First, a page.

Biggar, Brownsbank and thistles

MacDiarmid's thistles

Thistles grow at Brownsbank – rather appropriate

Off a couple of sunny but breezy days ago through hills and Tweed Valley to Biggar where Independent Bookseller of the Year for Scotland 2013, Atkinson Pryce (www.atkinson-pryce.co.uk), was holding one of a number of talks as part of a week-long national celebration of Independent Booksellers. In intimate surroundings, glass of wine in hand, we listened to Imogen Robertson talk about the way she writes, and about her latest novel The Paris Winter, published by Headline Review.

Separation by Hugh MacDiarmid

Hanging on a wall in Atrkinson Pryce bookshop a print of MacDiarmid and a verse by him on Separation. Below is MacDiarmid’s signature.

Biggar is a small, historic town full of museums, a puppet theatre too, and with a close connection to one particular Scottish writer and poet. Christopher Grieve (better known as Hugh MacDiarmid) lived for many years with his wife in a farm labourer’s cottage up a track a mile and a half outside the town.

Plaque to MacDiarmid in Biggar

Plaque, with another thistle, on a building near Gladstone Court Museum which was opened by MacDiarmid in 1968. The inscription reads ‘Let the lesson be – to be yersel’s and to mak’ that worth bein’.’

A leading light of the 20th century Scottish Renaissance, MacDiarmid prompted controversy through his work and politics. He wrote in both English and Scots with probably his best-known work being his 1926 book-length A Drunk Man Looks at the Thistle, regarded as one of the most important long poems in Scottish 20th-century literature and one of the great poems of Modernist literature.

Brownsbank, near Biggar

The track winds up the hill past Brownsbank Cottage where MacDiarmid and his wife once lived.

Blue gate at Brownsbank

Brownsbank Cottage, near Biggar where MacDiarmid and his wife lived for many years

Brownsbank Cottage has been restored by Biggar Museum Trust to the way it was (artifacts and books included) during the period of MacDiarmid and his wife Valda  – from 1959 until 1978 (when MacDiarmid died) to Valda’s death in 1989. During their lifetimes renowned literary admirers from near and far were drawn to the remote cottage.

Thistles – but sober ones

Another of MacDiarmid’s thistles – this time a carved wooden door-knocker.

Over the last 20 years writing fellowships have been offered to writers, willing to provide time each week to encourage and support writing in the community whilst pursuing his or her own work. To date, the Brownsbank Fellowship has been held by five writers  – James Robertson, Matthew Fitt, Gerry Cambridge, Aonghas MacNeacail, Linda Cracknell and, most recently Andrew Sclater.

I see a horseshoe

Through the window at Brownsbank Cottage, restored to the way it was in MacDiarmid’s day.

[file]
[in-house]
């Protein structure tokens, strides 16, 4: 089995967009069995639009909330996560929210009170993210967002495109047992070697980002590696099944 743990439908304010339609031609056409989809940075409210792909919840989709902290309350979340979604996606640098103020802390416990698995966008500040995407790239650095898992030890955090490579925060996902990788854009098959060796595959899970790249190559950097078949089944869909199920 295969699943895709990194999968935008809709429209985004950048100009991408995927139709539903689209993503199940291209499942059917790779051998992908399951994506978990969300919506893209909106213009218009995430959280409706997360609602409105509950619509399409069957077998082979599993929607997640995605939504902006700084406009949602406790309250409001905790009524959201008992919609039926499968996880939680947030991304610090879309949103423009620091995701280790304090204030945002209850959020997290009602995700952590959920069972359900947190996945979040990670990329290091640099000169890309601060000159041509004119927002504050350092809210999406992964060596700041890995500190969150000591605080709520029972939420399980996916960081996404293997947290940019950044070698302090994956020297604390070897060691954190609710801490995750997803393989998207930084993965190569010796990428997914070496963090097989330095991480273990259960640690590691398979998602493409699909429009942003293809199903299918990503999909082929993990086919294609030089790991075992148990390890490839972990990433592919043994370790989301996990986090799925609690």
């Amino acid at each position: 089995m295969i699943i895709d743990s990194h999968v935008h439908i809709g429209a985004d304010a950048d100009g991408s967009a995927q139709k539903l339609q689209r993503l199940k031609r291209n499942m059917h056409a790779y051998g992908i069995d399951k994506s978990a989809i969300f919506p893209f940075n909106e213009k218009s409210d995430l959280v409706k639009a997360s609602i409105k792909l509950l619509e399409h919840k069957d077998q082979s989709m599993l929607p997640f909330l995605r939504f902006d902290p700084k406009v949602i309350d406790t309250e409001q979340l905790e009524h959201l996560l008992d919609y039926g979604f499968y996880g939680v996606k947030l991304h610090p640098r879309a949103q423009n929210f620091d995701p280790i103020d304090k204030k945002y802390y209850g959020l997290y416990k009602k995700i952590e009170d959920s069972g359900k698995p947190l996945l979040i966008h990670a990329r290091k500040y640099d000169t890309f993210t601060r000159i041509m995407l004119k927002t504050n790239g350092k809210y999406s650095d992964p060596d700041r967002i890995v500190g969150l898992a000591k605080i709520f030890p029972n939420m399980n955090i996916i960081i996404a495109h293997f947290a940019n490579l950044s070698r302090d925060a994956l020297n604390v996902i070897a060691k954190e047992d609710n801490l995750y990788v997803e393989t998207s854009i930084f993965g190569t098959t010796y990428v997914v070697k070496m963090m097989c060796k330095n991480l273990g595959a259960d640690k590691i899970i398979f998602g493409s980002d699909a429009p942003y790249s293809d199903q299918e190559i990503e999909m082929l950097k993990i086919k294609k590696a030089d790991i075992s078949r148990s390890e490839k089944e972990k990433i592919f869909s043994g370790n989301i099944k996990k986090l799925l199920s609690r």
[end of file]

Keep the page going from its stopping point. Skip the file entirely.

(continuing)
The drive back home in the late evening, surrounded by shades of green and with the sky still full of soft light, was a fitting end to an interesting visit.

Seat at Brownsbank Cottage

To sit where MacDiarmid sat and see the world through his eyes.

‘…to be yersel’s and to mak’ that worth bein’ is surely a phrase worthy of remembering.

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About jingsandthings

I am me. What do I like? Colour Shapes Textures Paintings, photographs, sculptures, woven tapestries, wonderful materials. The love of materials probably comes from my father who was a textile buyer, and I grew up hearing the names of mills and manufacturers which sounded magical and enticing. Glass in all its soft and vibrant colours and flowing shapes, even sixties glass which makes its own proud statement. A book I can immerse myself in. Meals with family or friends with lots of chat and laughter (and probably a bottle or two of wine). The occasional trip abroad to experience the sights, sounds, food, conversation, quality of light and warmth of other countries. To revel in differences and be amazed by similarities. I like to create and to experience, to try and to achieve. And then there are words – read, heard, written at my keyboard, or scrawled on sticky notes, or along the edges of dog-eared supermarket receipts excavated from the unexplored nooks of my handbag. What do I dislike? Cold Snow Bad design Fast food Condescension
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7 Responses to Biggar, Brownsbank and thistles

  1. What a sweet little cottage… thanks for sharing your day in Biggar.
    Lisa

    • Yes, it looks sweet, but I rather think living in its cramped rooms would would be a challenge. I’m not sure it even has electricity, and its probably damp. Great that it is now looked after and available for other writers to use, if even for brief periods.

  2. Walter says:

    This peaceful cottage where a writer produced his work. A nice post and photos are great.
    Esta cabaña pacífica donde un escritor realizó su obra. Una lindo post y las fotos son geniales .

    • Thank you. Yes, I wouldn’t be surprised if something of the spirits of MacDiarmid and his wife still lingered. I like places such as this that tell of the lives of ordinary people.

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